Coumadin Versus Warfarin
To the Editor:
I hate to write a letter to the editor to comment on another letter to the editor, especially if the author of the latter is a respected colleague of mine. However, in this case, I must make an important point regarding conformity to accepted writing style.
Ferguson1 in his sobering letter on the Organization to Assess Strategies for Ischemic Syndromes (OASIS) pilot study used the words coumadin and warfarin interchangeably, without initially capitalizing the word Coumadin. Coumadin is the trademarked or brand name for the drug whose generic name is warfarin.
The Instructions to Authors of Circulation specify that generic rather than trademarked names be given. In addition, according to the American Medical Association Manual of Style,2 “Proprietary names (trademarks or brand names) use initial capitals… When both the nonproprietary (or generic) and proprietary (or brand) names are listed in the text, the nonproprietary names should be listed first, with the proprietary names capitalized and in parentheses.”
Incidentally, warfarin itself is a hybrid word incorporating an acronym of the patent holder, Wisconsin Alumni Research Foundation, together with the suffix “-arin,” denoting a relation to coumarin.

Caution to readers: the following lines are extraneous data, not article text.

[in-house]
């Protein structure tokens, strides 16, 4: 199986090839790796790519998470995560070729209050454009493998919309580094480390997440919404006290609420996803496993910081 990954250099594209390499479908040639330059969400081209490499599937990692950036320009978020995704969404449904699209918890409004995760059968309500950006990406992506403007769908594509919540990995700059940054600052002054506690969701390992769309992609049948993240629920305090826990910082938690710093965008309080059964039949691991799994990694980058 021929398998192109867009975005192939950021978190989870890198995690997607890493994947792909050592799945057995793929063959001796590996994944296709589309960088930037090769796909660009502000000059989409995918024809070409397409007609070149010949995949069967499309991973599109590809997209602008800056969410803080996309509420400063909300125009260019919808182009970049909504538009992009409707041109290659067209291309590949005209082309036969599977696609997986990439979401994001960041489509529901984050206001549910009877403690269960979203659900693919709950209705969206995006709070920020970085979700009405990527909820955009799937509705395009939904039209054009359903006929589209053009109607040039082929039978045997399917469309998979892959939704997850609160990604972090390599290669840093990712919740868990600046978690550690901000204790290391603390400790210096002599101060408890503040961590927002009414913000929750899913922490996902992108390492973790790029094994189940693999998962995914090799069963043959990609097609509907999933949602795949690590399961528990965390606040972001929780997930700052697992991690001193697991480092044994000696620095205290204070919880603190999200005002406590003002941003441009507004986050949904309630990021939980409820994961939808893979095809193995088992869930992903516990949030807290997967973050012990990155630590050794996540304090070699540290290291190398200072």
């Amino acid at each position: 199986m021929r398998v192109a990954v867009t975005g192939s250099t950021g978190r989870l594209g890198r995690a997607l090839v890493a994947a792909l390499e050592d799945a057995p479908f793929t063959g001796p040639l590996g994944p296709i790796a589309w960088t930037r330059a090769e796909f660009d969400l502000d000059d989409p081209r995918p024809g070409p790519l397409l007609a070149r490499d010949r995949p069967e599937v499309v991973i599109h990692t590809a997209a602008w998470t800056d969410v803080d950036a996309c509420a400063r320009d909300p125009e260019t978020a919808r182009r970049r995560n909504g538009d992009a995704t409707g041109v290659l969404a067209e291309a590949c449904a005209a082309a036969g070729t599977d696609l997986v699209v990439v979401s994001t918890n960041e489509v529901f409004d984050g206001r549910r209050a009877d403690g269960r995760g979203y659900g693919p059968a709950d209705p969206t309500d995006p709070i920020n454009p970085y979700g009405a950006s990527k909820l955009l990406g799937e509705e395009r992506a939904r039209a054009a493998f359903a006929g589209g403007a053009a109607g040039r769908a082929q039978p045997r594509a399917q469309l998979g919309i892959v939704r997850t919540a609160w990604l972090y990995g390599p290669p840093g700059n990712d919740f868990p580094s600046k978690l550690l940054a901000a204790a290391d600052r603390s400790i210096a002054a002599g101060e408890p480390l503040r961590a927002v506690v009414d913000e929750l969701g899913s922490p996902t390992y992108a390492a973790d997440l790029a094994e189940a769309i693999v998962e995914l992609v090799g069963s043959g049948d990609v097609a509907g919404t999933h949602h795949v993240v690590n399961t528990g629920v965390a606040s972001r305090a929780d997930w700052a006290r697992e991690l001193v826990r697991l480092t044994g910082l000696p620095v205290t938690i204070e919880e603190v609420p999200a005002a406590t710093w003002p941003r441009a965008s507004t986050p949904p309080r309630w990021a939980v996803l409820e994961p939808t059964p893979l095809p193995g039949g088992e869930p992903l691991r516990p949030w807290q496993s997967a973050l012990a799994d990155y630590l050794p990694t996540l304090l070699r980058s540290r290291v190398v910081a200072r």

- Copyright © 2000 by American Heart Association
Dr Cheng is absolutely correct in pointing out the distinction between the generic name warfarin and the trade name Coumadin. The original Organization to Assess Strategies for Ischemic Syndromes (OASIS) pilot study articleR1 correctly used the term warfarin throughout, but it did not specify the drug supplier. My letterR2 did not.
For readers interested in learning more about the history of drug development, including aspirin, heparin, warfarin, and thrombolytic agents, a review by Mueller and SchneidtR3 provides a wonderful overview. I promise to reread it.
Anand SS, Yusuf S, Pogue J, et al. Long-term oral anticoagulant therapy in patients with unstable angina or suspected non-Q-wave myocardial infarction: OASIS Pilot Study results. Circulation.. 1998;98:1064–1070.
Ferguson JJ. Long-term oral anticoagulant therapy in patients with unstable angina or suspected non-Q-wave myocardial infarction. Circulation. 1999;99:2968. Letter.
Mueller RL, Scheidt S. History of drugs for thrombotic disease: discovery, development, and directions for the future. Circulation. 1994;89:432–449.